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Gongfu Sipdown (1418)!
Found a long forgotten packet of aprtea (like, from 2018) Low Fire Dahongpao yesterday morning so I’m sipping it down while I catch up on the last two volumes of Beastars. It’s definitely a bit rough around the edges, but the incredibly deep roast and charcoal notes mixed with a peculiar herbaceous and buttery note of fresh dill is still enjoyable!!
Somehow a couple of these samples got lost when I moved awhile back and I just recently found them. I don’t know that I’ve ever tried a Jin Jun Mei before and usually steep my teas western since I do not have a Gongfu setup. One thing that bothered me a little bit was the packaging nor the website has steeping information for this tea. So I did a little research and followed Verdant’s steeping recommendation. I loved how clear the information was for me since I often don’t have time to do a bunch of short steeps. I drank this while working on my final test for Criminal Justice.
1st Steep-18 seconds
2nd Steep-28 seconds
3rd Steep-38 seconds (this particular steep was my favorite and had a lovely flavor)
4th Steep-48 seconds
5th Steep-58 seconds (this steep had started to lose flavor)
6th Steep- 5 minutes
Overall I got 4 good steeps from this tea and the third steep was my favorite.
Flavors: Cocoa, Honey, Smoke
This was another of my July sipdowns. I recall finishing my sample pouch of this tea (generously provided at no cost to me by AprTea in exchange for this review) immediately after finishing the last of the Xi Hu Long Jing that I received from AprTea. Of the two, this was the weaker offering in my eyes, but I should also note that I am not and have never been the biggest fan of Jiangsu Biluochun. They always seem delicate and pleasant but lacking in staying power to me.
I prepared this tea gongfu style. After the rinse, I steeped 5 grams of loose tea leaves in 3 ounces of 176 F water for 5 seconds. This infusion was followed by 14 additional infusions. Steep times for these infusions were as follows: 7 seconds, 9 seconds, 12 seconds, 16 seconds, 20 seconds, 25 seconds, 30 seconds, 40 seconds, 50 seconds, 1 minute, 1 minute 15 seconds, 1 minute 30 seconds, 2 minutes, and 3 minutes.
Prior to the rinse, the dry tea leaves produced aromas of sweet corn, hay, sugarcane, grass, and pineapple. After the rinse, new aromas of asparagus, zucchini, malt, and straw appeared. The first infusion introduced a slight honey scent. In the mouth, the tea liquor presented notes of sweet corn, hay, malt, straw, grass, and zucchini that were balanced by hints of sugarcane, cream, butter, soybean, and vegetable broth-like umami. The subsequent infusions introduced aromas of plum, seaweed, butter, umami, peas, parsley, and grilled lemon. Stronger and more immediate butter, umami, soybean, and cream notes appeared in the mouth alongside belatedly emerging asparagus notes and impressions of minerals, seaweed, spinach, kale, and parsley. I also detected delicate hints of grilled lemon, plum, garden peas, honey, and pineapple. As the tea faded, the liquor emphasized mineral, grass, hay, butter, sweet corn, umami, and malt notes that were underscored by hints of garden peas, grilled lemon, sugarcane, straw, zucchini, and seaweed.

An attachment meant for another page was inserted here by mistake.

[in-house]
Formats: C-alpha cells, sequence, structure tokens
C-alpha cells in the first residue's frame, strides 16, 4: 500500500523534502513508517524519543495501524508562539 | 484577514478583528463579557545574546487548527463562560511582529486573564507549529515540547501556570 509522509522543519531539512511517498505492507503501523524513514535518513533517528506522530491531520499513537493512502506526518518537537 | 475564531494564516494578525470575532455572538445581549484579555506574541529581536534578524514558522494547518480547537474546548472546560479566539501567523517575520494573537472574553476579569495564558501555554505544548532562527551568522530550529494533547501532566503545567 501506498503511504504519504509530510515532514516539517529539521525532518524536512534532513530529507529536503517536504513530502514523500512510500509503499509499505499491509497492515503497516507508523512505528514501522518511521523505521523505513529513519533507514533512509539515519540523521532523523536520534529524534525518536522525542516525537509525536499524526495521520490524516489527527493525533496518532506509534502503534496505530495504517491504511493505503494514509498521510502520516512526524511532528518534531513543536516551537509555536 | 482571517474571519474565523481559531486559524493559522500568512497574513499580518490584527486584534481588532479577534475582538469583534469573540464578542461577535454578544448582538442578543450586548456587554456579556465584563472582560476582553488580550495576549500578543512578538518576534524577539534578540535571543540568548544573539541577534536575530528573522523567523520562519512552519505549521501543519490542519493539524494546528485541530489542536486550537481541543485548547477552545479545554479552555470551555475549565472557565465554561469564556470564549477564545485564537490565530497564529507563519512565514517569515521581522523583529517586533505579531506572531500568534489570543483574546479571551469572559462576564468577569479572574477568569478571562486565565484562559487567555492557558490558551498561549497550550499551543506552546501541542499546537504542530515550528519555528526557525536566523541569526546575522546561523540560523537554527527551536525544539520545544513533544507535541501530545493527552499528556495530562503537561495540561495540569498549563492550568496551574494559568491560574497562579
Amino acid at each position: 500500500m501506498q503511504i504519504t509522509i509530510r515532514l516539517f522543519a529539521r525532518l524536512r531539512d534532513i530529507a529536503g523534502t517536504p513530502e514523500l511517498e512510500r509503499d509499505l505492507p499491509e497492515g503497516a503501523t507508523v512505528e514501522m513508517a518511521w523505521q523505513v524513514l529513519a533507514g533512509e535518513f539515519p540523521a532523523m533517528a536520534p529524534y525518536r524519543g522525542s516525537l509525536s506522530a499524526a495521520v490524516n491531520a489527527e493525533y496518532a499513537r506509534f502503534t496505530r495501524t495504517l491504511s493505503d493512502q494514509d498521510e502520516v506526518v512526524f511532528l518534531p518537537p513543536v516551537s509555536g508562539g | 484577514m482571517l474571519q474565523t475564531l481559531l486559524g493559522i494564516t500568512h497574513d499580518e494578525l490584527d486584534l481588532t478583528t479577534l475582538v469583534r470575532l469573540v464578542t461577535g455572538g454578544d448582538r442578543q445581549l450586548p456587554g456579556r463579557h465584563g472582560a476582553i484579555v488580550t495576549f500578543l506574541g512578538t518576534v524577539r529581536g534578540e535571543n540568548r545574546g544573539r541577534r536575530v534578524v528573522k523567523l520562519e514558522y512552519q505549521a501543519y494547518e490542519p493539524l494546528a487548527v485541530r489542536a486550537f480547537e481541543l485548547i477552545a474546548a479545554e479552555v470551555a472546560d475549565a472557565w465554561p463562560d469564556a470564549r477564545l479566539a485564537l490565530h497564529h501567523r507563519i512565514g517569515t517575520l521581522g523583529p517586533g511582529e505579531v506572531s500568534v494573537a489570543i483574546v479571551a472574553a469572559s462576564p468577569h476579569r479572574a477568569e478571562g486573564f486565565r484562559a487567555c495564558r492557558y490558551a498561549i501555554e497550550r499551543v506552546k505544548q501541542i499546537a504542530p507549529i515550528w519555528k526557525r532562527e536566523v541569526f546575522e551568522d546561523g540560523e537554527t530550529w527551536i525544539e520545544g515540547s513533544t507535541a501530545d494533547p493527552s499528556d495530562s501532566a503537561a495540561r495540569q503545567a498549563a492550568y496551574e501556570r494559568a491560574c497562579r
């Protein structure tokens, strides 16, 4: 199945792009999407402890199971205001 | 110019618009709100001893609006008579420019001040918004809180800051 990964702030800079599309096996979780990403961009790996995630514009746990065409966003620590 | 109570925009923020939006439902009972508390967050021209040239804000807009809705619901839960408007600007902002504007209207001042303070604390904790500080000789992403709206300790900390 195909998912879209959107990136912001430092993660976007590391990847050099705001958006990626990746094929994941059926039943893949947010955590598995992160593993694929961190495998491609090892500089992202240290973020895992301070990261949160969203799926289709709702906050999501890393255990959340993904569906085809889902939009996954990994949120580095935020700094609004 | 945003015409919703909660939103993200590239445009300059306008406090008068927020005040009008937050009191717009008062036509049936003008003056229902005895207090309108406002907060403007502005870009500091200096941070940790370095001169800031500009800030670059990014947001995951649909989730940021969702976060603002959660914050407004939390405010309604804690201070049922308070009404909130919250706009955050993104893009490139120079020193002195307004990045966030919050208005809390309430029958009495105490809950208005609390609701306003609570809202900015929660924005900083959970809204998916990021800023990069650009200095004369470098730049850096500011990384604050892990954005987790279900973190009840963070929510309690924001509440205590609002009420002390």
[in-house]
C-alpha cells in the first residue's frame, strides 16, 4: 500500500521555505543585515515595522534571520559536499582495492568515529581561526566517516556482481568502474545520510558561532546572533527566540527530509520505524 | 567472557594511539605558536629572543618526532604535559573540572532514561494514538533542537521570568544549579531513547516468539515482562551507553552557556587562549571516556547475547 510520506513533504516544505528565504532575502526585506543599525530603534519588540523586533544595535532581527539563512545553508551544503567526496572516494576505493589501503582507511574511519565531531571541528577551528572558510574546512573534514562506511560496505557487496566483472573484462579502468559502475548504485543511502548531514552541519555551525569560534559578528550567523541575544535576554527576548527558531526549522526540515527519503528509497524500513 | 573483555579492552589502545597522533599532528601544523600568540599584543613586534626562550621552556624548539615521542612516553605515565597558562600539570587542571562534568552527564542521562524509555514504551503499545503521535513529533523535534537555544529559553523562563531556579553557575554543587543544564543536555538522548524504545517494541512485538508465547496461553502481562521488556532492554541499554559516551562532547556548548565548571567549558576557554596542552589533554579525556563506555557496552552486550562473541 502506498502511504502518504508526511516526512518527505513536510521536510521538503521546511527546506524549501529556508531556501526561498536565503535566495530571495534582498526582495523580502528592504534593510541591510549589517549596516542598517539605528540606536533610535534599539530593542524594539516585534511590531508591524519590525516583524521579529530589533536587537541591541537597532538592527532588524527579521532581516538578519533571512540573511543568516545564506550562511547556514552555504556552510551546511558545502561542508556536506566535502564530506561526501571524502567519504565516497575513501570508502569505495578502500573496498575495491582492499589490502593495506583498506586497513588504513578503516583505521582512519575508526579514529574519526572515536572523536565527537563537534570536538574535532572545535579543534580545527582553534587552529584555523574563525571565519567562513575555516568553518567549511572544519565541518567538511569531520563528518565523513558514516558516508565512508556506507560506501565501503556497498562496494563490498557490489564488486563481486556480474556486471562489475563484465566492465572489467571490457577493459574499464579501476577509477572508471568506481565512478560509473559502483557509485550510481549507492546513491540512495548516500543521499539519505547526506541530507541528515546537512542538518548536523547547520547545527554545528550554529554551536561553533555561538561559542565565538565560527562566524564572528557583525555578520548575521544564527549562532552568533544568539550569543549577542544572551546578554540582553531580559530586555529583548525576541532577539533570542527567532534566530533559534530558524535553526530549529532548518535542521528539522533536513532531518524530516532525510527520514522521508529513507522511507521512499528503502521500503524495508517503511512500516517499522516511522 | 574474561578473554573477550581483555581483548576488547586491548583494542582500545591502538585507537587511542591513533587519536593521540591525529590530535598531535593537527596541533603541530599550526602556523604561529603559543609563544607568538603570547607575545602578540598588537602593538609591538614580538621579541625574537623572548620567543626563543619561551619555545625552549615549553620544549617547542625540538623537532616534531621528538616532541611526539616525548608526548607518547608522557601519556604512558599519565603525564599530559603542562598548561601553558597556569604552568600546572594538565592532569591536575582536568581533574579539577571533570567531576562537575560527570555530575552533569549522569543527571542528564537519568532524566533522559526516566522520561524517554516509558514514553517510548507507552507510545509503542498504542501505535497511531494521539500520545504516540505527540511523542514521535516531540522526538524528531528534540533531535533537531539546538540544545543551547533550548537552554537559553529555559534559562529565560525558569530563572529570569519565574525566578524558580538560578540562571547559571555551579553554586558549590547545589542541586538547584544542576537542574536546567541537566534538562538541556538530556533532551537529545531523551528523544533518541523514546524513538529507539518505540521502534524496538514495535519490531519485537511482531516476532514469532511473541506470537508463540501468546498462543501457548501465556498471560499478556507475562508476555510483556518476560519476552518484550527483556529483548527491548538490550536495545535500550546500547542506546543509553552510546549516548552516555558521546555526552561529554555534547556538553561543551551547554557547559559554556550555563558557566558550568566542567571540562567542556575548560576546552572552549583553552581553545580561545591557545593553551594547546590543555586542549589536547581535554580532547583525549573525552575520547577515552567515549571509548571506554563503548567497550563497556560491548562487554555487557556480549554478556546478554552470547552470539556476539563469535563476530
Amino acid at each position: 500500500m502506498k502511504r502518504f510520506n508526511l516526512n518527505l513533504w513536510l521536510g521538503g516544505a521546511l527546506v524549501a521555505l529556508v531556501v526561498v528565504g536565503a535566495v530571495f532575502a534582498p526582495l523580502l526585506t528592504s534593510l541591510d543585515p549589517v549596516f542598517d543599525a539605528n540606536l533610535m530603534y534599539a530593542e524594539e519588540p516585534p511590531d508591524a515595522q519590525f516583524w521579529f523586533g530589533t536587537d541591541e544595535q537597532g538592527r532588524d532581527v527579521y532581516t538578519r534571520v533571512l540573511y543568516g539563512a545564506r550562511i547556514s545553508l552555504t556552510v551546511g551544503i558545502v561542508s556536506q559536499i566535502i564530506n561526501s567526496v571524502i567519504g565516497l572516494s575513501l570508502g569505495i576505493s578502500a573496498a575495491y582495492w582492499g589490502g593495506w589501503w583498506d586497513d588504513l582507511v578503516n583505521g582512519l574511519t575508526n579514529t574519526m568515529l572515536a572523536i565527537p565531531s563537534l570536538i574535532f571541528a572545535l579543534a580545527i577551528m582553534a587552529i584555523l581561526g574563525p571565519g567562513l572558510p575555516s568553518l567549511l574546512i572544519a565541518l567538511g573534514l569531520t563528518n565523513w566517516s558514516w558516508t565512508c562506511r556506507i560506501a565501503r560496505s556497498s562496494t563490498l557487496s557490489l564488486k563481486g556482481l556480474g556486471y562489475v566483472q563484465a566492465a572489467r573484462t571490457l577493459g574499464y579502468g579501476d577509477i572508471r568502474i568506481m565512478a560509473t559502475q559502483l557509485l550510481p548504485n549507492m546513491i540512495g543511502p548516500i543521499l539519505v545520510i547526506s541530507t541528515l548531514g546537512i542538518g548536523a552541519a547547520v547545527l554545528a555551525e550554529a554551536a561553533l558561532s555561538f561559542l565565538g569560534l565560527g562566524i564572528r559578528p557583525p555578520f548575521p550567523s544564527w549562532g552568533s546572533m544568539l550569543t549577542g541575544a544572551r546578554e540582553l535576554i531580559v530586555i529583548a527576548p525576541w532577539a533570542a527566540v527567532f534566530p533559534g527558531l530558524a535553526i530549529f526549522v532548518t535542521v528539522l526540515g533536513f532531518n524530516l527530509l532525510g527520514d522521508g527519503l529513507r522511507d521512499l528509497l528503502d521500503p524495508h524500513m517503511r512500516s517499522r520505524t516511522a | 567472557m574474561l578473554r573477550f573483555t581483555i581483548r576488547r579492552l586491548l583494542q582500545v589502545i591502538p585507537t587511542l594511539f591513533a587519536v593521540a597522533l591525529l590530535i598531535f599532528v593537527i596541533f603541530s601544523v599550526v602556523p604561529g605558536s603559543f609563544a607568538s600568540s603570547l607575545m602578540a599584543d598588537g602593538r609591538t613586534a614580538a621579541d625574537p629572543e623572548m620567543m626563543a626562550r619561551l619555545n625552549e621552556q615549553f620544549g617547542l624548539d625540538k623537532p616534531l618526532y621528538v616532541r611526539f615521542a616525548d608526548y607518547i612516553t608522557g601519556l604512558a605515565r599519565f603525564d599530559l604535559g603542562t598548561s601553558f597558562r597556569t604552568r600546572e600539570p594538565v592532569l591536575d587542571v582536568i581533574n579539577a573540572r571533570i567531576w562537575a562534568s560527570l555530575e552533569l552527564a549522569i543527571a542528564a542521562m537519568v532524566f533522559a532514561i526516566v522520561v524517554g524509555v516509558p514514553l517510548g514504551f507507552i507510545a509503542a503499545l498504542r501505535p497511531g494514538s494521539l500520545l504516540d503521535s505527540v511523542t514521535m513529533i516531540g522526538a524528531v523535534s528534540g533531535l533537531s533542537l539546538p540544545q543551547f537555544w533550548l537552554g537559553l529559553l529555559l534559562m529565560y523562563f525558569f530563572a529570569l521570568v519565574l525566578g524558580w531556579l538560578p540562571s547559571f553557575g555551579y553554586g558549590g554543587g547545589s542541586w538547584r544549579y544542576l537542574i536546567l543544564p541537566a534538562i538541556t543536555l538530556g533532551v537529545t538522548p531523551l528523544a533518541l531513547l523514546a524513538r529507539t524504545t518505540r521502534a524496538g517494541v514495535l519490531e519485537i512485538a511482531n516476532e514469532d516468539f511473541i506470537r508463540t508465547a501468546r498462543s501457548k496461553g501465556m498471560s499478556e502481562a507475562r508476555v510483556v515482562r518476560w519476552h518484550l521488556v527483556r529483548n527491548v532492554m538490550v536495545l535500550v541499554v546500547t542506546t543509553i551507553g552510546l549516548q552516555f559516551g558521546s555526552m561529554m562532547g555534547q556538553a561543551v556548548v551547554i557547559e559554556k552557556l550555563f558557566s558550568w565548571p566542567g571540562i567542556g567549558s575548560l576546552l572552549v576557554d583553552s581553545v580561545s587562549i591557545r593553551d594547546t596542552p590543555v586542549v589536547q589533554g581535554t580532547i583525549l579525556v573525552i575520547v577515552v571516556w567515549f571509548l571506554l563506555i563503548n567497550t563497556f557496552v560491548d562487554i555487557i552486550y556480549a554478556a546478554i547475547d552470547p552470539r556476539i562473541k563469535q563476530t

Like the comparatively few other Jiangsu Biluochun green teas I have tried, this one was pleasant, but it did not strike me as being all that distinctive. Had I not written detailed notes so that I could post this review, I likely would have forgotten that I had ever tried this tea. That’s not really a knock on it specifically; I’m just not a huge fan of this type of green tea. At this point, all I can say is that I did not find this tea to be bad, and I am certainly glad I got the opportunity to try it, but it wasn’t for me. I guess Jiangsu Biluochun is just something on which I’m not likely to come around anytime soon.
Flavors: Asparagus, Butter, Cream, Garden Peas, Grass, Hay, Honey, Kale, Lemon, Malt, Mineral, Parsley, Pineapple, Plum, Seaweed, Soybean, Spinach, Straw, Sugarcane, Sweet, Umami, Zucchini
This was another of my sipdowns from late July. At the time I finished this tea, it had been a considerable amount of time since I had reviewed a Dragon Well green tea. When I was first getting into Chinese green tea, Dragon Well was one of the first teas that really spoke to me, so I was very happy to get the opportunity to revisit one of my first loves in the wide world of green tea. As it turned out, I still love Dragon Well and found this one to be very enjoyable. I was rather surprised by the scores provided by the two previous reviewers.
I prepared this tea gongfu style. After a quick rinse, I steeped 5 grams of loose tea leaves in 3 ounces of 176 F water for 5 seconds. This infusion was followed by 14 additional infusions. Steep times for these infusions were as follows: 7 seconds, 9 seconds, 12 seconds, 16 seconds, 20 seconds, 25 seconds, 30 seconds, 40 seconds, 50 seconds, 1 minute, 1 minute 15 seconds, 1 minute 30 seconds, 2 minutes, and 3 minutes.